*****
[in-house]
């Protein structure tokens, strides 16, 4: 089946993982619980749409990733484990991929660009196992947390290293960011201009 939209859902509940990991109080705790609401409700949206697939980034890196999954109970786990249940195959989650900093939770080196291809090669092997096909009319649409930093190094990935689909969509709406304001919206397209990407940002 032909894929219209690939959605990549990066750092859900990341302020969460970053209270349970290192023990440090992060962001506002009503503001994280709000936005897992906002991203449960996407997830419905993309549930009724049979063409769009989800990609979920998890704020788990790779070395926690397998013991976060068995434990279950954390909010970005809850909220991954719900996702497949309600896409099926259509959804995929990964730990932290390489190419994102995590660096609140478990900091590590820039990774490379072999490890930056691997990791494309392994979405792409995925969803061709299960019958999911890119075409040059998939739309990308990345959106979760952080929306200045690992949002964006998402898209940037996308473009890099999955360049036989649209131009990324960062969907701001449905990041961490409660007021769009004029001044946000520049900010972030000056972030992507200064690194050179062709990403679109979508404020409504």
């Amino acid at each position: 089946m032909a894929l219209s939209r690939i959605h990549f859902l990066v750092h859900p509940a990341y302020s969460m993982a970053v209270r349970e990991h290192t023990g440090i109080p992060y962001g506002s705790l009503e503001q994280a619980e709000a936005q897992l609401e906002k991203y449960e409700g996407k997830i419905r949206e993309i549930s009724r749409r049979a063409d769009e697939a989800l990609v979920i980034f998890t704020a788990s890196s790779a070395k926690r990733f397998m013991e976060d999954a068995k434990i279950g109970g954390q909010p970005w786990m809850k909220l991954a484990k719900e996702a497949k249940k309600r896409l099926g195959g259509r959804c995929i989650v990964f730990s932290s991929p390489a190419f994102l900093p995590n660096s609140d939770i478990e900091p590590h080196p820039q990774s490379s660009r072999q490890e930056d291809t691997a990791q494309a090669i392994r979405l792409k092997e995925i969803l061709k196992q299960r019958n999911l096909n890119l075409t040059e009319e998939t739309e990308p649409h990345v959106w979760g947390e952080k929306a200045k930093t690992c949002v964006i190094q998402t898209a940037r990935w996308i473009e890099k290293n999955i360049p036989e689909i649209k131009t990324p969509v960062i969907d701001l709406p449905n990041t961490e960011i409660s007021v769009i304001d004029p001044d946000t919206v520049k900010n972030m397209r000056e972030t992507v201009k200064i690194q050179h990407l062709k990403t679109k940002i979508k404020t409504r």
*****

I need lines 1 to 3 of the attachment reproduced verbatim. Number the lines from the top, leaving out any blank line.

[in-house]
């Protein structure tokens, strides 16, 4: 089946993982619980749409990733484990991929660009196992947390290293960011201009 939209859902509940990991109080705790609401409700949206697939980034890196999954109970786990249940195959989650900093939770080196291809090669092997096909009319649409930093190094990935689909969509709406304001919206397209990407940002 032909894929219209690939959605990549990066750092859900990341302020969460970053209270349970290192023990440090992060962001506002009503503001994280709000936005897992906002991203449960996407997830419905993309549930009724049979063409769009989800990609979920998890704020788990790779070395926690397998013991976060068995434990279950954390909010970005809850909220991954719900996702497949309600896409099926259509959804995929990964730990932290390489190419994102995590660096609140478990900091590590820039990774490379072999490890930056691997990791494309392994979405792409995925969803061709299960019958999911890119075409040059998939739309990308990345959106979760952080929306200045690992949002964006998402898209940037996308473009890099999955360049036989649209131009990324960062969907701001449905990041961490409660007021769009004029001044946000520049900010972030000056972030992507200064690194050179062709990403679109979508404020409504």
């Amino acid at each position: 089946m032909a894929l219209s939209r690939i959605h990549f859902l990066v750092h859900p509940a990341y302020s969460m993982a970053v209270r349970e990991h290192t023990g440090i109080p992060y962001g506002s705790l009503e503001q994280a619980e709000a936005q897992l609401e906002k991203y449960e409700g996407k997830i419905r949206e993309i549930s009724r749409r049979a063409d769009e697939a989800l990609v979920i980034f998890t704020a788990s890196s790779a070395k926690r990733f397998m013991e976060d999954a068995k434990i279950g109970g954390q909010p970005w786990m809850k909220l991954a484990k719900e996702a497949k249940k309600r896409l099926g195959g259509r959804c995929i989650v990964f730990s932290s991929p390489a190419f994102l900093p995590n660096s609140d939770i478990e900091p590590h080196p820039q990774s490379s660009r072999q490890e930056d291809t691997a990791q494309a090669i392994r979405l792409k092997e995925i969803l061709k196992q299960r019958n999911l096909n890119l075409t040059e009319e998939t739309e990308p649409h990345v959106w979760g947390e952080k929306a200045k930093t690992c949002v964006i190094q998402t898209a940037r990935w996308i473009e890099k290293n999955i360049p036989e689909i649209k131009t990324p969509v960062i969907d701001l709406p449905n990041t961490e960011i409660s007021v769009i304001d004029p001044d946000t919206v520049k900010n972030m397209r000056e972030t992507v201009k200064i690194q050179h990407l062709k990403t679109k940002i979508k404020t409504r």